Semester Long Account Reconciliation Project leads to Student Success

We often rolled our eyes (literally) and stomped our feet (figuratively) when we looked at our pacing guide and saw the week that we would spend teaching account reconciliation. We viewed it as a necessary evil of eighth grade math state standards and as a concept that our students rarely see in action at home. Therefore, we begrudgingly took a week and taught a concept that was “freestanding.” “Hey kiddos, this week, we’re learning something that you haven’t seen before and will not see again until state testing!” There had to be a better way that leads to student growth and success, without taking an entire week of instruction. Can you think of a similar concept that could be better taught as a project, over a semester or two, rather than being squeezed in randomly during the school year? 

 

Our reimagined approach to teaching account reconciliation began with a wild day of planning that including many “what ifs” and “we can do this!” Our purpose was to teach account reconciliation in a real-life context while exposing students to a firm dose of “reality.” We decided we needed a method to account for days students attended our class, a plan for imaginary compensation (we are teachers after all), reasons for incurring fictitious costs, and, finally, a method to record the information in a register format. The idea was coming together in a format that we thought might be as much fun as it was effective. We planned to pilot it during our second quarter focus activities, when this state standard was scheduled to be assessed. 

 

We devised a method to account for the days our students attended class, which included tasking students with “clocking-in” daily. We purchased grid-lined poster boards from Amazon, and we began our project. Each class had its own poster board, and each student had their own line to keep track of their daily attendance. Not only did this method work for our project, but it was a quick and efficient way of taking attendance.   

 

The rules were easy: each student would receive $10 per hour of school attended, or $70 per day. Every two weeks, we would have payday and PAY-day. Students would record transactions in check registers, that were donated by local banks. Their earnings would be based on the days they were in class, and they would have to spin a wheel (free online tool) to pay for any absences. An absence resulted in a charge of some type, debits to their accounts, for anything from $500 charges for discipline issues, x-rays for $600, a bad hair day for $100, or the dreaded foot fungus for $25. We also paid bonuses to students who stayed after school and had a “you never know what will happen” wheel, so all students got a chance to spin. These activities resulted in great conversation about the reality of making $10 per hour and costs that we all learn to face as adults.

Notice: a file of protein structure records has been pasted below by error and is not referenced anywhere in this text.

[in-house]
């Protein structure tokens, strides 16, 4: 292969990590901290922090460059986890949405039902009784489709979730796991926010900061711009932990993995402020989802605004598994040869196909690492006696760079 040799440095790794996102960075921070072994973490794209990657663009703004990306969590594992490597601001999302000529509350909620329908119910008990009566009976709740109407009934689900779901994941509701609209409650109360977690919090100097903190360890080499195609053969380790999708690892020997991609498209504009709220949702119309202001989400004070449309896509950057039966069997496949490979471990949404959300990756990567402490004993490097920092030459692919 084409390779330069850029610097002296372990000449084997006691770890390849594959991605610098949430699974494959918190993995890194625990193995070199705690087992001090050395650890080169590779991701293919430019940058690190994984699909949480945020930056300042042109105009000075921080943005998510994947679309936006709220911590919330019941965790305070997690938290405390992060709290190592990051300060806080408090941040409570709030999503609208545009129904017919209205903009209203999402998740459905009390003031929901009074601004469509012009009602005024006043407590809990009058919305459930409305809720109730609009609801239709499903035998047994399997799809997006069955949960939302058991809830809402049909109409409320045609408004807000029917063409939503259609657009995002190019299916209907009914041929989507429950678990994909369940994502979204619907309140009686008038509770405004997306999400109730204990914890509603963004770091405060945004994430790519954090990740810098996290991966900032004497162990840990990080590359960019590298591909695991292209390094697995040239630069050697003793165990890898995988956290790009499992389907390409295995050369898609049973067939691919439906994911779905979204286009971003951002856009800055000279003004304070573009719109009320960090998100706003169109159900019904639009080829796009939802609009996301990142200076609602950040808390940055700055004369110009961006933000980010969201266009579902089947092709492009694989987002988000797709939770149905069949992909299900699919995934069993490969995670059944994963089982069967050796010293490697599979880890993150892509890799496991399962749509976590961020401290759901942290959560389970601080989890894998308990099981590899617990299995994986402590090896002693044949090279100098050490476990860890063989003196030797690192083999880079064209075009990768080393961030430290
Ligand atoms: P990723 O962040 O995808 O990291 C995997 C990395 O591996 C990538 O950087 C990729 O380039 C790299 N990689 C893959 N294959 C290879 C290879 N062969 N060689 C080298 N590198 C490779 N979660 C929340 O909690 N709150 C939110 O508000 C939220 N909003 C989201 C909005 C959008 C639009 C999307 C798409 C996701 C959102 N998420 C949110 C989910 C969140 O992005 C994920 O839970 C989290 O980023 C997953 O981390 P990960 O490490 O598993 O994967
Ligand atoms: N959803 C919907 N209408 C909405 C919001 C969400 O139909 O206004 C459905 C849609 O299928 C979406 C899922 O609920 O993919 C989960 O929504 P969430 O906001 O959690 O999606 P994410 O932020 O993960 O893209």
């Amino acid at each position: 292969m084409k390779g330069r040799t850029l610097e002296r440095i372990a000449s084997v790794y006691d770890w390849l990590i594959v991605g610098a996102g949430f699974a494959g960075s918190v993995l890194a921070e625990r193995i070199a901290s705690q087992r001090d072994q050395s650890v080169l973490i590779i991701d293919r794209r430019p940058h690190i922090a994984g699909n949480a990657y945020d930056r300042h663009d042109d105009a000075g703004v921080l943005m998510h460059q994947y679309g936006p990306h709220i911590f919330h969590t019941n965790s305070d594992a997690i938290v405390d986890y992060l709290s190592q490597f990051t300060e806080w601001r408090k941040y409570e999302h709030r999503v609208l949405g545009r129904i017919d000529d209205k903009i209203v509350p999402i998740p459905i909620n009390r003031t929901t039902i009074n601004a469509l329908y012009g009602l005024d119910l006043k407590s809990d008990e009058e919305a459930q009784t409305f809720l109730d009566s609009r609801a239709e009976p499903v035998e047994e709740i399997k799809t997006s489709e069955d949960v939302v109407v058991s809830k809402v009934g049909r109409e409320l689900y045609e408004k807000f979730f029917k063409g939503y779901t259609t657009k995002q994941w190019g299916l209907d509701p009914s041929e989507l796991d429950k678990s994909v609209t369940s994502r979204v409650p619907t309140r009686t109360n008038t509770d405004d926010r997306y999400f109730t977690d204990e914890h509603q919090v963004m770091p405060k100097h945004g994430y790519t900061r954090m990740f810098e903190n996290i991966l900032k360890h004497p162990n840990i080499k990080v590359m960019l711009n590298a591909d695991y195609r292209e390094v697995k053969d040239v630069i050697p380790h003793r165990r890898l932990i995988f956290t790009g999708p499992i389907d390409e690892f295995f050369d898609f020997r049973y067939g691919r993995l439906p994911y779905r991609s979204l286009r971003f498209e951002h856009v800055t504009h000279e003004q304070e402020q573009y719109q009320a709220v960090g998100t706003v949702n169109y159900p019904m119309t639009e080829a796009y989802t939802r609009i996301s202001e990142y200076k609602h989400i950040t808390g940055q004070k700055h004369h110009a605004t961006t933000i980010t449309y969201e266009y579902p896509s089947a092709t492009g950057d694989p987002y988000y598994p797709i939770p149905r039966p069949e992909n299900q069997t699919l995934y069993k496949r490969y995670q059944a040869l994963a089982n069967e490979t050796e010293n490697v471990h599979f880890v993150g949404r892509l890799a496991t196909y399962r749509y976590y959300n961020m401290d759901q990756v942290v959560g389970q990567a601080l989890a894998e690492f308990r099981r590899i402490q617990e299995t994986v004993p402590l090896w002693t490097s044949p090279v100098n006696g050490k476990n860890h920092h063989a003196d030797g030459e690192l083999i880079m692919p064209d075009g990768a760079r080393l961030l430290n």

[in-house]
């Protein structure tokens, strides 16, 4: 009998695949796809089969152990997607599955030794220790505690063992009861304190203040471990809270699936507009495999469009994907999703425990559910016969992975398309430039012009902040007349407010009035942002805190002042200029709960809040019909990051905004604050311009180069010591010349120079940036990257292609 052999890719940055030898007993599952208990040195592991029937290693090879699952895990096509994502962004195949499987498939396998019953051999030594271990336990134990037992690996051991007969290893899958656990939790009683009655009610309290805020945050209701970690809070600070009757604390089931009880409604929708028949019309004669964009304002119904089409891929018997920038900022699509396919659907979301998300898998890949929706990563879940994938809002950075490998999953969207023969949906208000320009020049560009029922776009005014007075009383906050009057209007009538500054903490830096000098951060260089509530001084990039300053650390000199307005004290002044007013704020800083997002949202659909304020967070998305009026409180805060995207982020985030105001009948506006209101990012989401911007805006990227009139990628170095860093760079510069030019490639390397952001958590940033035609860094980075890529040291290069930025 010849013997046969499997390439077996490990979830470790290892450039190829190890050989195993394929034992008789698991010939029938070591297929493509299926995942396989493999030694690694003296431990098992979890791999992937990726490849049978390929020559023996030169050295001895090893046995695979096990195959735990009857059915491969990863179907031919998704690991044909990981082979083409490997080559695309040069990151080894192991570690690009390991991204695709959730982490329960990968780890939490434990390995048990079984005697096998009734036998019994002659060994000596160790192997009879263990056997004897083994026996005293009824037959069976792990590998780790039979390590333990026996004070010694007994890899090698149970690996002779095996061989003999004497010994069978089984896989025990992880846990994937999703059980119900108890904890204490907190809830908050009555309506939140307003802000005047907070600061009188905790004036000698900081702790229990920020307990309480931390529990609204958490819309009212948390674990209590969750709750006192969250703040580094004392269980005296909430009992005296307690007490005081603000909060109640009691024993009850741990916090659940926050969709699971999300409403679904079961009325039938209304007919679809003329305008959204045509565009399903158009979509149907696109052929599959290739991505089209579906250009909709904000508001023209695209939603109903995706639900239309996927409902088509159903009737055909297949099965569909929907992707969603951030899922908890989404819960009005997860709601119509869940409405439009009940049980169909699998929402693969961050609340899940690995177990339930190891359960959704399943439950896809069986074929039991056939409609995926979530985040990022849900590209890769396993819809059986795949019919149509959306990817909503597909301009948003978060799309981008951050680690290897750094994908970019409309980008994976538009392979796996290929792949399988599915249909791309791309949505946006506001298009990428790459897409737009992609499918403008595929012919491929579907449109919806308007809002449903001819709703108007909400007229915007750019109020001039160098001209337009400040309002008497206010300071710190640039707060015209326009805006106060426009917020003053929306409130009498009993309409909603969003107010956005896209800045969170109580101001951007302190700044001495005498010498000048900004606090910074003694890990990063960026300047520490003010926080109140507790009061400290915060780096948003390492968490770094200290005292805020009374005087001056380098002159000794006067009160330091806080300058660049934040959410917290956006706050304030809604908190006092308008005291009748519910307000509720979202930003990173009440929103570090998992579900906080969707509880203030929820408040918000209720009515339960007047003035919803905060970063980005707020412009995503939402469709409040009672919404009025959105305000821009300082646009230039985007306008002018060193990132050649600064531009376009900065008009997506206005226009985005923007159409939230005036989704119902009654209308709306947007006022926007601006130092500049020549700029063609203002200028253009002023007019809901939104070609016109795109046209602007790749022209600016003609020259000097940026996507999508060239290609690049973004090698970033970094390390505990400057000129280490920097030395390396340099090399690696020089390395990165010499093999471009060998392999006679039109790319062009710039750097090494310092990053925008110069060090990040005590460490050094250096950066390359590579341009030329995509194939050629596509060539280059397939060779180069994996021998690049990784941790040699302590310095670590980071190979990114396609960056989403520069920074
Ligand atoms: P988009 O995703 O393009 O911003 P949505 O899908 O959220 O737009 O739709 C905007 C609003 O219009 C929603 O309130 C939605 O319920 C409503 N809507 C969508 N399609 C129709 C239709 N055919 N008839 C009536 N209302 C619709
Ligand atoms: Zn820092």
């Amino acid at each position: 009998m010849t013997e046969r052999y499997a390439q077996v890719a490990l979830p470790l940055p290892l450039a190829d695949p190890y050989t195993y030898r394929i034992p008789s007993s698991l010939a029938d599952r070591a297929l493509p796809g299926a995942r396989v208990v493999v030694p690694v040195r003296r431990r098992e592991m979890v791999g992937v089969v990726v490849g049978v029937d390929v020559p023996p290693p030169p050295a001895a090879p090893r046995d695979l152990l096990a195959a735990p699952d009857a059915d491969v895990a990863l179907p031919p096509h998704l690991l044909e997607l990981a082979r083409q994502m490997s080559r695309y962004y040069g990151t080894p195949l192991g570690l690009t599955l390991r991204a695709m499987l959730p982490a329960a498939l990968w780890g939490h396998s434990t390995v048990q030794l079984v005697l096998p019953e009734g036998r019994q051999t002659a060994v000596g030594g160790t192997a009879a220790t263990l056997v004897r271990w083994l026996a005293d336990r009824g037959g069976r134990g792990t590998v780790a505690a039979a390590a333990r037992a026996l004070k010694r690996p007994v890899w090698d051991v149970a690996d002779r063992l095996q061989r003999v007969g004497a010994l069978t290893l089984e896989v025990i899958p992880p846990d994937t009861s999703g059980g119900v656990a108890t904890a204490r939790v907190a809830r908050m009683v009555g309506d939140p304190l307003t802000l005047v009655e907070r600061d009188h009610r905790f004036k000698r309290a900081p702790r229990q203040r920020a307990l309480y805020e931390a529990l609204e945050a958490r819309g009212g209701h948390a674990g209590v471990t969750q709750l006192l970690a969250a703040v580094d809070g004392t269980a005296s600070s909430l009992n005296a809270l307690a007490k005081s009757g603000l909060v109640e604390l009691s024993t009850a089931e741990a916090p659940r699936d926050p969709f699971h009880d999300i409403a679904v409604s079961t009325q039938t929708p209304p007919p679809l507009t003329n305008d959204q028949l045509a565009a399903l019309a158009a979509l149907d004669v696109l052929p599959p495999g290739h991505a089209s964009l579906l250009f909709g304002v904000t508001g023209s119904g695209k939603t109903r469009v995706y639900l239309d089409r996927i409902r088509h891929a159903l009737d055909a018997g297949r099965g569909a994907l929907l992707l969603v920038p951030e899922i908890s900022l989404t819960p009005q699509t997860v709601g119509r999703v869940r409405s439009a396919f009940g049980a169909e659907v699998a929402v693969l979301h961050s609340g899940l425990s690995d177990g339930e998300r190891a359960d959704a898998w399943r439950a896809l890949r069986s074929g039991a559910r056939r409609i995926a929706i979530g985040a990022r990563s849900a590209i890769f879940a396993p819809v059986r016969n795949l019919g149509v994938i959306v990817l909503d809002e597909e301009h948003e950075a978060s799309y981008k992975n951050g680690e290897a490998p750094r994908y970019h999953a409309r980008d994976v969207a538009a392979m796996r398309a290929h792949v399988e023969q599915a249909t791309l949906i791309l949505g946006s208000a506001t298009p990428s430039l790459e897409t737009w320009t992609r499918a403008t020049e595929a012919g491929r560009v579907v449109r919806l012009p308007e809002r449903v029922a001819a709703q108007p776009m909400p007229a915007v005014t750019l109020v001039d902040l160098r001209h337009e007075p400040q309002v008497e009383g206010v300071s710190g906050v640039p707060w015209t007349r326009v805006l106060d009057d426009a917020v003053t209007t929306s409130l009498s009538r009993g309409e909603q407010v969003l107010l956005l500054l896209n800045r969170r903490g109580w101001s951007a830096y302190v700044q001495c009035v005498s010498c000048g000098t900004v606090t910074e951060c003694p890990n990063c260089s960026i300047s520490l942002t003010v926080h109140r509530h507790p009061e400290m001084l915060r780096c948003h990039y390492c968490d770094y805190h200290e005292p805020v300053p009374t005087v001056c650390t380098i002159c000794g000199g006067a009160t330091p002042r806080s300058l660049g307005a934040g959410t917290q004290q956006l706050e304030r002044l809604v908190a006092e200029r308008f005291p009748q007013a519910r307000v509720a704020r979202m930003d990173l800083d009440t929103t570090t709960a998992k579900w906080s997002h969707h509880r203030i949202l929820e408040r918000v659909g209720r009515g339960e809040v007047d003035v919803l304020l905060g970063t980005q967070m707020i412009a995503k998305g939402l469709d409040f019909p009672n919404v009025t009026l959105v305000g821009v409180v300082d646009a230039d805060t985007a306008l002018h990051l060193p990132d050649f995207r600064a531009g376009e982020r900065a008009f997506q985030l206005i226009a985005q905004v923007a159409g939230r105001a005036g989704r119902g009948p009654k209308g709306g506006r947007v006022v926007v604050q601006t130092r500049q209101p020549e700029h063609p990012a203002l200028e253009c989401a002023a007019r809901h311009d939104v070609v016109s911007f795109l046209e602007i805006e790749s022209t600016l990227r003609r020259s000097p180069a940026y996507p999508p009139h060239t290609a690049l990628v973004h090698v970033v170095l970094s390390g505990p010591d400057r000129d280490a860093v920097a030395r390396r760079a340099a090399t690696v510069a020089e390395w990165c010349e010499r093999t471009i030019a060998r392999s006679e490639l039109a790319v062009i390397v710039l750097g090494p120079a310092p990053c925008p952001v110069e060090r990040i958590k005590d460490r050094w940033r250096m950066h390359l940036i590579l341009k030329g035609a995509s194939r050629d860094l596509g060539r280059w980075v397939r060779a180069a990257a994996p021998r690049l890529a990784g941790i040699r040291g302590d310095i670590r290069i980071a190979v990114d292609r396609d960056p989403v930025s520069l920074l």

Our project has become a favorite with our students, and they have learned about beginning balances, credits, debits, ending balances, and overdrafts.  We put ourselves to the test by assessing their skills at reconciling accounts, without the benefit of our usual review, and the results were remarkable. We assessed using our focus activities, which is how we knew they understood the topic. For example, on “Writing and Balancing a Checkbook,” our prior year students scored 83%, 81%, and 82% on their focuses.  After this new approach, our 2019-2020 students scored 96%, 97%, and 95%, without review or a full week of instruction.

 

We realized that we could continue to learn and grow as teachers and lesson planners, with the most significant benefit coming in the form of student growth and success! Our students learned so much more than they ever would have given a week of account reconciliation lessons and practice, with the context, discussion, and experiences of looking at it briefly every other week for an entire semester. Our students learned the concepts, applied them to real-world discussions, and even took their newfound knowledge into other areas of their education.  Who knows what our next project will be, but we know that we will keep this one going for years to come!

 

Comments